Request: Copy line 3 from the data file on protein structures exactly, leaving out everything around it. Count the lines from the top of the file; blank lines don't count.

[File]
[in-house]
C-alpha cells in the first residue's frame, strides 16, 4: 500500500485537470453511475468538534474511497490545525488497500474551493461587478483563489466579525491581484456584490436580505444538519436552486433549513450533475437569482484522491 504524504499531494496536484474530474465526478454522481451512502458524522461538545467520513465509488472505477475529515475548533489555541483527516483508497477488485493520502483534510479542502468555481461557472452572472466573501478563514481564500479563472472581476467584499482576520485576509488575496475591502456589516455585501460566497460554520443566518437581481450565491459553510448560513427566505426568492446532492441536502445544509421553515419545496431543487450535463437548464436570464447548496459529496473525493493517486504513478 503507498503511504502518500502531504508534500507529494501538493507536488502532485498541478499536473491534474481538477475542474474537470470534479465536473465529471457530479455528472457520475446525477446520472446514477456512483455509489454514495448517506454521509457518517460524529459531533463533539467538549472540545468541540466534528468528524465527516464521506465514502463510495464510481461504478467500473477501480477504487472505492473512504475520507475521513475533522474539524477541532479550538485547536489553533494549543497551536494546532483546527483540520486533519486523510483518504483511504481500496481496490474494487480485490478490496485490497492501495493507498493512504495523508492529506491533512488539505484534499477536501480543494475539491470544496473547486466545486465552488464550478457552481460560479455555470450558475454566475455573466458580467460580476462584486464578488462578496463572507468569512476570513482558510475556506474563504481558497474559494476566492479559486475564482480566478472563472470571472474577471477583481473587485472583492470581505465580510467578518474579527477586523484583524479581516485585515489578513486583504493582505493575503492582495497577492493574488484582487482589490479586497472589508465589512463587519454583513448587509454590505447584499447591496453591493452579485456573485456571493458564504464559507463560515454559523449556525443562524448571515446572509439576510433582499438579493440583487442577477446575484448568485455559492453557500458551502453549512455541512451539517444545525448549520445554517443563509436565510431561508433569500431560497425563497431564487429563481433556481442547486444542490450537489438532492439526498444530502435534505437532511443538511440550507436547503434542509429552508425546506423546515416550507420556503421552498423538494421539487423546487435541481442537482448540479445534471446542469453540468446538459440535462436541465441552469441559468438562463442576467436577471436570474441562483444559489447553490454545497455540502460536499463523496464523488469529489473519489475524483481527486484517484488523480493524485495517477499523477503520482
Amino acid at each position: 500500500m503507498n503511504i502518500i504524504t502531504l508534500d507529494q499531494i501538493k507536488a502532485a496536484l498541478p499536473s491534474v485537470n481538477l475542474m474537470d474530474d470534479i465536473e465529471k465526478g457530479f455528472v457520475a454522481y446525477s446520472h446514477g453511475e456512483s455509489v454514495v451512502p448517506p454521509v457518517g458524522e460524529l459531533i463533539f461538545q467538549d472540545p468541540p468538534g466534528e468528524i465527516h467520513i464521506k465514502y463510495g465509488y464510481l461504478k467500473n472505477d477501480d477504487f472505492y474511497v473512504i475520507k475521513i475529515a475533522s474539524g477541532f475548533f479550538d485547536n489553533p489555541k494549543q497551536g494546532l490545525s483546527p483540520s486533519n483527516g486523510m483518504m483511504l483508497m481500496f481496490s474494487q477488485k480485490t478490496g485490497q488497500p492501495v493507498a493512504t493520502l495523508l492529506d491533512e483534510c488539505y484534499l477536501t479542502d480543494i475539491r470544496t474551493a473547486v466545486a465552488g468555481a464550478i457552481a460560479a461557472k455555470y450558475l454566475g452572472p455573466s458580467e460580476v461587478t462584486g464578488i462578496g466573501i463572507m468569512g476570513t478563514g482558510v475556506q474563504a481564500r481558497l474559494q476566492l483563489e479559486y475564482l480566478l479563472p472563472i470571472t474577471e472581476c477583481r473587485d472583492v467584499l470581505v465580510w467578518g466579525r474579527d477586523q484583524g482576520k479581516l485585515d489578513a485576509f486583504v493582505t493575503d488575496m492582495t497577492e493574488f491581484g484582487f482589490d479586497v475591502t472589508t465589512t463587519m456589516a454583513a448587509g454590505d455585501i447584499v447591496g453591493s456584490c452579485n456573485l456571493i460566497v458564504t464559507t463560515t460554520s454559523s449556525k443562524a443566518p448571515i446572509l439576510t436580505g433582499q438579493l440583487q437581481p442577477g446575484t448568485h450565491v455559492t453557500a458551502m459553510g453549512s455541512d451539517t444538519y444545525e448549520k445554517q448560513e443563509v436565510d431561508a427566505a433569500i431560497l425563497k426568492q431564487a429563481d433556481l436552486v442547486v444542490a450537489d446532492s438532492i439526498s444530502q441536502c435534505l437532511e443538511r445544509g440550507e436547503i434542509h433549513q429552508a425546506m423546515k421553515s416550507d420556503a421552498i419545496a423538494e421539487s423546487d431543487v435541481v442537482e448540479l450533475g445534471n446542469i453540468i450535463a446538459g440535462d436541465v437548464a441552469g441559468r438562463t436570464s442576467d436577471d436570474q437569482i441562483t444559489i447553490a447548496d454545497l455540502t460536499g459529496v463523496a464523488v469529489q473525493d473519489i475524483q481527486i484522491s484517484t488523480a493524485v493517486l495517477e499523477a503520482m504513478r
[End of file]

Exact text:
Amino acid at each position: 500500500m503507498n503511504i502518500i504524504t502531504l508534500d507529494q499531494i501538493k507536488a502532485a496536484l498541478p499536473s491534474v485537470n481538477l475542474m474537470d474530474d470534479i465536473e465529471k465526478g457530479f455528472v457520475a454522481y446525477s446520472h446514477g453511475e456512483s455509489v454514495v451512502p448517506p454521509v457518517g458524522e460524529l459531533i463533539f461538545q467538549d472540545p468541540p468538534g466534528e468528524i465527516h467520513i464521506k465514502y463510495g465509488y464510481l461504478k467500473n472505477d477501480d477504487f472505492y474511497v473512504i475520507k475521513i475529515a475533522s474539524g477541532f475548533f479550538d485547536n489553533p489555541k494549543q497551536g494546532l490545525s483546527p483540520s486533519n483527516g486523510m483518504m483511504l483508497m481500496f481496490s474494487q477488485k480485490t478490496g485490497q488497500p492501495v493507498a493512504t493520502l495523508l492529506d491533512e483534510c488539505y484534499l477536501t479542502d480543494i475539491r470544496t474551493a473547486v466545486a465552488g468555481a464550478i457552481a460560479a461557472k455555470y450558475l454566475g452572472p455573466s458580467e460580476v461587478t462584486g464578488i462578496g466573501i463572507m468569512g476570513t478563514g482558510v475556506q474563504a481564500r481558497l474559494q476566492l483563489e479559486y475564482l480566478l479563472p472563472i470571472t474577471e472581476c477583481r473587485d472583492v467584499l470581505v465580510w467578518g466579525r474579527d477586523q484583524g482576520k479581516l485585515d489578513a485576509f486583504v493582505t493575503d488575496m492582495t497577492e493574488f491581484g484582487f482589490d479586497v475591502t472589508t465589512t463587519m456589516a454583513a448587509g454590505d455585501i447584499v447591496g453591493s456584490c452579485n456573485l456571493i460566497v458564504t464559507t463560515t460554520s454559523s449556525k443562524a443566518p448571515i446572509l439576510t436580505g433582499q438579493l440583487q437581481p442577477g446575484t448568485h450565491v455559492t453557500a458551502m459553510g453549512s455541512d451539517t444538519y444545525e448549520k445554517q448560513e443563509v436565510d431561508a427566505a433569500i431560497l425563497k426568492q431564487a429563481d433556481l436552486v442547486v444542490a450537489d446532492s438532492i439526498s444530502q441536502c435534505l437532511e443538511r445544509g440550507e436547503i434542509h433549513q429552508a425546506m423546515k421553515s416550507d420556503a421552498i419545496a423538494e421539487s423546487d431543487v435541481v442537482e448540479l450533475g445534471n446542469i453540468i450535463a446538459g440535462d436541465v437548464a441552469g441559468r438562463t436570464s442576467d436577471d436570474q437569482i441562483t444559489i447553490a447548496d454545497l455540502t460536499g459529496v463523496a464523488v469529489q473525493d473519489i475524483q481527486i484522491s484517484t488523480a493524485v493517486l495517477e499523477a503520482m504513478r